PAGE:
MESA, Ariz. -- For the thieves it's quick cash, but police say urban mining for copper is out of control. In fact, criminals are going to new lengths to make off with metal.
Michael Pollack owns Pollack Real Estate Investments, but he's also a copper-theft victim.
"It's churches, it's schools, it's county, state buildings," he said. "It needs to be stopped."
Not even strip malls are off limits for crooks looking for copper.
"This is a situation that is very serious," Pollack said.
He believes an organized crime ring ripped him off, stripping copper out of 20 air-conditioning units. The thieves clearly went to a lot of trouble to reach the rooftop.
"This is an operation that takes a minimum of three people to successfully clean out a place like this as quickly as you would need to," Pollack pointed out.
To replace the units, Pollack estimates he'll have to shell out $150,000.
"We actually refer to it as urban mining for metal in the urban environment," said Peoria police public information officer Jay Davies. "Largely, these things are out in public places where people aren't necessarily looking so the crooks see it as an easy target."
That is why a new statewide database was created. As of Jan. 1, all businesses in Arizona that are in the business of trading in scrap metal are required to enter transactions into the AzDPS LeadsOnline system.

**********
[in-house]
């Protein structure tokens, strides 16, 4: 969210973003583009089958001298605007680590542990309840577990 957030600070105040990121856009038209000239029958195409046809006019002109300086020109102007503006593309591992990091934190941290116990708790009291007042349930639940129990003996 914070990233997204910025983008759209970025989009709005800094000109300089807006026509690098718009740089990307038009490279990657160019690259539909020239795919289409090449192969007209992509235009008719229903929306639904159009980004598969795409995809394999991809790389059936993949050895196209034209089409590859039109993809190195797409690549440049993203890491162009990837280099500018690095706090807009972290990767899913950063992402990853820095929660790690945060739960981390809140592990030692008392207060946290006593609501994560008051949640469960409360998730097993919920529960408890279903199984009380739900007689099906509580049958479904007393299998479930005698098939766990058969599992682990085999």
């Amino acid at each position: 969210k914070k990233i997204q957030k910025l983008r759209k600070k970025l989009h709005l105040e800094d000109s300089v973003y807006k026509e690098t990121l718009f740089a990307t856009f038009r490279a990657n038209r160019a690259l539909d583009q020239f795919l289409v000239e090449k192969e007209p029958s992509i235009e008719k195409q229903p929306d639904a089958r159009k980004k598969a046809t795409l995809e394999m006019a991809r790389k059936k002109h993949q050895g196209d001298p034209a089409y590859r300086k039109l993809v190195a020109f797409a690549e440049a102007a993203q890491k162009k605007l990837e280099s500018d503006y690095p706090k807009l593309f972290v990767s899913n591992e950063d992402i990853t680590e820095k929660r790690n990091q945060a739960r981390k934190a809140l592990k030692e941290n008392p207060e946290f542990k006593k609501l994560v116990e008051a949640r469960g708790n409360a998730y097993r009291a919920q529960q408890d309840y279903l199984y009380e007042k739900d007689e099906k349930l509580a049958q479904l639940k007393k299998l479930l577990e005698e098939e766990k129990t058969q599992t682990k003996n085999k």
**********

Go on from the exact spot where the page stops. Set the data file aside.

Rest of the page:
In Peoria, the technology has already paid off.
"We were just fortunate to get really one of the first cases that utilized the database to make an arrest for a metal theft," Davies explained.
Peoria police arrested two men in December for copper thefts.
"They told us themselves, 'We need about a hundred bucks a day for drugs,' and that's what they're able to get with just a few jobs," Davies said.
Pollack is hopeful the new database will not only help law enforcement track those stealing copper but also the businesses buying it.
"You only steal this if you're planning on selling it and so if you're planning on selling it, logic tells any of us with half a brain, if you're planning on selling it you have to sell it some place, don't you?" Pollack said. "So somebody is buying it, there's no question about that."
Pollack is now pushing for toucher penalties.
"We're talking about felonies now, but they're going to have to be more severe," he said. "We can't put this off. This is not something that can wait another six months or a year or two years."
In response to a growing number of victims, Arizona Attorney General Tom Horne, Maricopa County Attorney Bill Montgomery, Rep. Tom Forese, Sgt. Theresa Clark, Michael Pollack and others will gather Wednesday at 11 a.m. on the Rose Garden lawn at the State Capitol to discuss new initiatives and new legislation to fight copper theft.